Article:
The secular side of Easter
As with Christmas, the chosen time for Easter is based on non-Christian situations. And, as with Christmas, a lot of accoutrements attached to Easter have nothing to do with its Christian religious significance.
It was often convenient to declare a new holiday as being around the same time as established celebrations, both for significance and ease of conversion. The vernal equinox, when day and night are equal in length, is considered the beginning of spring, a time of life renewal and birth. This is the perfect time to celebrate the resurrection of a holy figure. The word Easter is believed to come from the pagan festival of Eastre, when Saxons celebrated spring and fertility. Most animals, particularly sheep, cattle and equines, give birth during this period – hence fertility. Two symbols of fertility in Saxon rites are the rabbit and the egg.
Another suspected origin of the name is the Scandinavian goddess Ostraand the Teutonic goddess Ostern. Both were goddesses of fertility and their festivals were celebrated on the vernal equinox.
The Christian festival was originally named Pascha, from the Aramaic term Pesach, more commonly known as Passover.
Because Easter is the celebration of the rebirth of Jesus, it is logical that it is scheduled around the vernal equinox, allowing the Teutonic people to simply replace one celebration with another. This is also the time of Passover, so converted Jews still had something to ritualize.
The Easter bunny
The rabbit is an almost universal symbol of fertility, and as such has arisen in many rites which welcome spring. The original bunny was probably from the Saxons, who devoted the entire month of April to spring and fertility. One of Estre’s sacred animals was the hare.
In Germany, children watched for the arrival of the Oschter Haws, a rabbit that would lay colored eggs in nests. This seems to be the first time the rabbit is related to the egg.
The Easter egg
The involvement of eggs as symbols of fertility and rebirth predates written history.
During Estre’s festival, eggs were colored brightly to represent the sunlight of spring. These eggs were used in games as well as being given as gifts, especially from lovers and romantic admirers, much like valentines. Greeks and Romans used eggs to represent resurrected gods. In the Passover dinner called the seder, roasted eggs symbolize springtime and rebirth. As a symbol of the egg’s fertility, of course, chicks are also associated with the spring festivals.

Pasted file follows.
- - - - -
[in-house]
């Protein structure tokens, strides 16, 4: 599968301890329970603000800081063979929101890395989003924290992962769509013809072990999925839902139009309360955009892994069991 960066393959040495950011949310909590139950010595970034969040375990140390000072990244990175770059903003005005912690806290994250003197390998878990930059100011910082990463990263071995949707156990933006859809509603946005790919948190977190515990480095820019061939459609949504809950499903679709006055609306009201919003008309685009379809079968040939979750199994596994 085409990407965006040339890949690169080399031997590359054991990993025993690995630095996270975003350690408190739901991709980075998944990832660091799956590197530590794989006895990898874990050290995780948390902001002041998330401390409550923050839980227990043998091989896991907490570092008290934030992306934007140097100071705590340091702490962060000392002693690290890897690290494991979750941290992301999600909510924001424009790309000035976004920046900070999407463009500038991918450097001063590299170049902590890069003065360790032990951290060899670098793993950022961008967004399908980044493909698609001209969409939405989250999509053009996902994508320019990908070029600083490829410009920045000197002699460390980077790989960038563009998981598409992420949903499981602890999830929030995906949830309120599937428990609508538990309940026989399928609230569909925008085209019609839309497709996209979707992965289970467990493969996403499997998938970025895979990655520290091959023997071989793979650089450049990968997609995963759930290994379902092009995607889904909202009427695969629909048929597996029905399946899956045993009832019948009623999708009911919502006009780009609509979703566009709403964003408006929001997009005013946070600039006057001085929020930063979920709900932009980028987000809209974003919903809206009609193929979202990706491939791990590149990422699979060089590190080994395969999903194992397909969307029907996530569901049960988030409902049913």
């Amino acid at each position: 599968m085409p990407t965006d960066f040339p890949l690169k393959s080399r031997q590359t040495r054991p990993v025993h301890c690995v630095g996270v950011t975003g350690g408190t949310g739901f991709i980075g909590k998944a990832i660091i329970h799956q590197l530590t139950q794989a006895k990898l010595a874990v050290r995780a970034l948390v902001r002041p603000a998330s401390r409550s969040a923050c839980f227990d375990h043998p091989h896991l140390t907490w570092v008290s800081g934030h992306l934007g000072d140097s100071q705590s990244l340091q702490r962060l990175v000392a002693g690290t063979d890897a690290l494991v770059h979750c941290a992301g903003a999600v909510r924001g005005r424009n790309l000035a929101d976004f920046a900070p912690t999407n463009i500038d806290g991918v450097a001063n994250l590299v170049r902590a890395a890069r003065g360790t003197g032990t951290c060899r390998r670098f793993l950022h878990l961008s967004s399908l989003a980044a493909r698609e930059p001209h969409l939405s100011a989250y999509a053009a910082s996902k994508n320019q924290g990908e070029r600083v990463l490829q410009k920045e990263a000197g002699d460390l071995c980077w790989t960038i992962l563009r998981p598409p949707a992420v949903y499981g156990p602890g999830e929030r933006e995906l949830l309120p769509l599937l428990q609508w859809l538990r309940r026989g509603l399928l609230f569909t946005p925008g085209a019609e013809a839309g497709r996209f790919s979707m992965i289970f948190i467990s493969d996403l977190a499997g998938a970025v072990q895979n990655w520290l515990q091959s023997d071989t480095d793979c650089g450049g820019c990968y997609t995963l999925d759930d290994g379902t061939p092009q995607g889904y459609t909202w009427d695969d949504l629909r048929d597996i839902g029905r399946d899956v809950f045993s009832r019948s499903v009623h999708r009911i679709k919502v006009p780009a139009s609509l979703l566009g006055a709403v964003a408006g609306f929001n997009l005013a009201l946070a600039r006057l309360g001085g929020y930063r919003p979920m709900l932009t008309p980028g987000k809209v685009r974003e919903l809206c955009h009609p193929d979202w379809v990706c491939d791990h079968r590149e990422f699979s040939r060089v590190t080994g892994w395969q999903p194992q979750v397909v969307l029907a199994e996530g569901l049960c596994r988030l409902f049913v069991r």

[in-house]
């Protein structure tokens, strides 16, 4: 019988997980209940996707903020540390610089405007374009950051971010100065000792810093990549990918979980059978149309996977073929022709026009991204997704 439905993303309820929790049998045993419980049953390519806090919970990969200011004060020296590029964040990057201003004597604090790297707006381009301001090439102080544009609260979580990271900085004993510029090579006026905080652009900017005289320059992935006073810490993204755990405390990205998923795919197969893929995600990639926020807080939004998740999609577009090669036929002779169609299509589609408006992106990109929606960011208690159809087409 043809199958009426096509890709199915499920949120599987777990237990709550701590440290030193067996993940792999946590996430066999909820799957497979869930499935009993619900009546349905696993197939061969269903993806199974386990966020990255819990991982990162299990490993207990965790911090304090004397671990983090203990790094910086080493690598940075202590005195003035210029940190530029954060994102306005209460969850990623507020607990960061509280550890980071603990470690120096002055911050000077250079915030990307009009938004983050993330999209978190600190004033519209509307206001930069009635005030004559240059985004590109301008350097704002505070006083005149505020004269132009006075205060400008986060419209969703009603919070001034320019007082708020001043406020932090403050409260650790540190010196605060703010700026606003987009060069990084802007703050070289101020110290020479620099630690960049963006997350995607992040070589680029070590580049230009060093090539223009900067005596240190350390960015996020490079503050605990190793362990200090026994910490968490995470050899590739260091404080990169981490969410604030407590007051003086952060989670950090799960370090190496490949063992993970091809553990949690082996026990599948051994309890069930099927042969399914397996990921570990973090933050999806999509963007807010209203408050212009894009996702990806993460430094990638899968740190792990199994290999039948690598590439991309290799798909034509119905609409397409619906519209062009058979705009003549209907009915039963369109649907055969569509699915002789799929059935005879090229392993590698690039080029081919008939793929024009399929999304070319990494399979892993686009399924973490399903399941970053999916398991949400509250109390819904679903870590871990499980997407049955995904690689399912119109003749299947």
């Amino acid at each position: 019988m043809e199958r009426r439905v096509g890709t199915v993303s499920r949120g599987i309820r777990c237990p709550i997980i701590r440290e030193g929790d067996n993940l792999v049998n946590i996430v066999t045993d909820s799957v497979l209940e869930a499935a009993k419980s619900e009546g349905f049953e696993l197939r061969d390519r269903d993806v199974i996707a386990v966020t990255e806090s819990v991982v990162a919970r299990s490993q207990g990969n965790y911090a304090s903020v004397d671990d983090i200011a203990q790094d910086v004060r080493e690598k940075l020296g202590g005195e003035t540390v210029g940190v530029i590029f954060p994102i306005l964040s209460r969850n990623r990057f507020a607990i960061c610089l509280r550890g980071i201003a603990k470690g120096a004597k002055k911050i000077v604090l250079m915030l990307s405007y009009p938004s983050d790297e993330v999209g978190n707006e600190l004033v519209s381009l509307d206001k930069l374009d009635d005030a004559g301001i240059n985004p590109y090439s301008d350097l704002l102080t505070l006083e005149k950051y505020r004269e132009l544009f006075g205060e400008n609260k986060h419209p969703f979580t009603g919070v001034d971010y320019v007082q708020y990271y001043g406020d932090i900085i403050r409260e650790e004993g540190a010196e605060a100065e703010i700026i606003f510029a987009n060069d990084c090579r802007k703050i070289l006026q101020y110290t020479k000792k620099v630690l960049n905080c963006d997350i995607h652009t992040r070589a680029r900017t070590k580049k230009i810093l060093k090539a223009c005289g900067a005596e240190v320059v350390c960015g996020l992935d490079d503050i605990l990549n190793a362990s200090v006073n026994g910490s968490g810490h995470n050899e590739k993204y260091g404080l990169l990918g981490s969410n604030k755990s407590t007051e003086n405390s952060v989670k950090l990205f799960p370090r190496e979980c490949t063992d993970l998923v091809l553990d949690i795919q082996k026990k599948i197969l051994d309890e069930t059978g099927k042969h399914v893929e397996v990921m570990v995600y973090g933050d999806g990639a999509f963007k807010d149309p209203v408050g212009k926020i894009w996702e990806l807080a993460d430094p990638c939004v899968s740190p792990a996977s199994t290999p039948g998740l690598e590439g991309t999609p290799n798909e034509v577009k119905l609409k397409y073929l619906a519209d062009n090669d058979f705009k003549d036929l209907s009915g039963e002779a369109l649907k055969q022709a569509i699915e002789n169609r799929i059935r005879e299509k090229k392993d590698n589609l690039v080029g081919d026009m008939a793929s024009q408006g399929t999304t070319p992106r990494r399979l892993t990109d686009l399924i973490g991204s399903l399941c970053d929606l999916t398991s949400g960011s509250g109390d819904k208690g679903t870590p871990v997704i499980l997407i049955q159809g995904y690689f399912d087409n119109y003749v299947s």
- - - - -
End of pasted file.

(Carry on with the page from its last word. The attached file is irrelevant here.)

The painting and decorating of eggs is practiced throughout the western world, including Norway, Finland, Sweden and Denmark.
Games associated with eggs also go too far back to determine origin. In Greece, both children and adults play tsougrisma, an egg cracking game. Players try to crack their friends’ eggs. Luck will come to the last person with an uncracked egg.
Easter egg hunts are well known in America. The Easter egg hunt on the White House lawn began with President Hayesin 1878 and has been an American tradition ever since. Other egg games include egg rolling and egg tapping. Pace egg plays are traditional in England. The word pace comes from the word pasch (Easter), and the plays vary with a single theme – a hero dies and is resurrected. They are usually performed the weekend before Easter in pubs and village squares.
The bunny with eggs
It is generally believed that the rabbit was paired with eggs because of the equinox. The hare is associated with the moon goddess, and the egg is associated with the sun god. Hence, on the vernal equinox, both night and day (moon and sun) have equal importance. As noted earlier, in Germany the Easter rabbit would lay colored eggs.
Ham is a traditional Easter dinner, dating back to Northern Europebefore refrigeration. Hogs were slaughtered in the fall, then cured for seven months. This made them ready to eat around the vernal equinox.
Lamb is also traditional because lambs are born early in spring, and are the right size to eat at Easter time.
Above all there is the fairly recent addition of Easter candy to the celebrations. The most prevalent candies are chocolate eggs, marshmallow bunnies, Peeps and jelly beans. Peeps, marshmallow bunnies and eggs, created by the Russian-born confectioner Sam Born, hit the markets in the 1950s. The first chocolate eggs were made in Europe in the 1800s.
In the Netherlands, France and Belgium, church bells are silent for a few days before Easter, supposedly "flying" off to Rome. When the bells return on Easter, they bring colored eggs and hollow chocolate shaped like rabbits and eggs.
There are a few more practices during the Easter period for which the origin is unknown. These include greeting cards in America, cross-country skiing in Norway and the reading of detective stories in Norway. The obsession in Norway for "whodunits" even reaches milk cartons, which have mystery stories printed on the sides.
Finland, Sweden and Denmark mix old Orthodox traditions and vernal equinox traditions. Children dressed as witches go door to door looking for candy, and thank the homeowners with pussy willows as a house blessing. Brightly colored feathers are attached to birch branches and put in a vase with little decorations. In Finland, people plant rye grass in a pot, to symbolize spring and new life. Once the rye is grown, chick decorations are added to it, while children paint eggs and make paper bunnies.
As often happens, older traditions meld with new ones when a Christian holiday arises. This makes the conversion easier. In the case of Easter, all the rituals support the same theme – celebration of renewal, rebirth and resurrection.
© 2014 Bonnie-Jean Rohner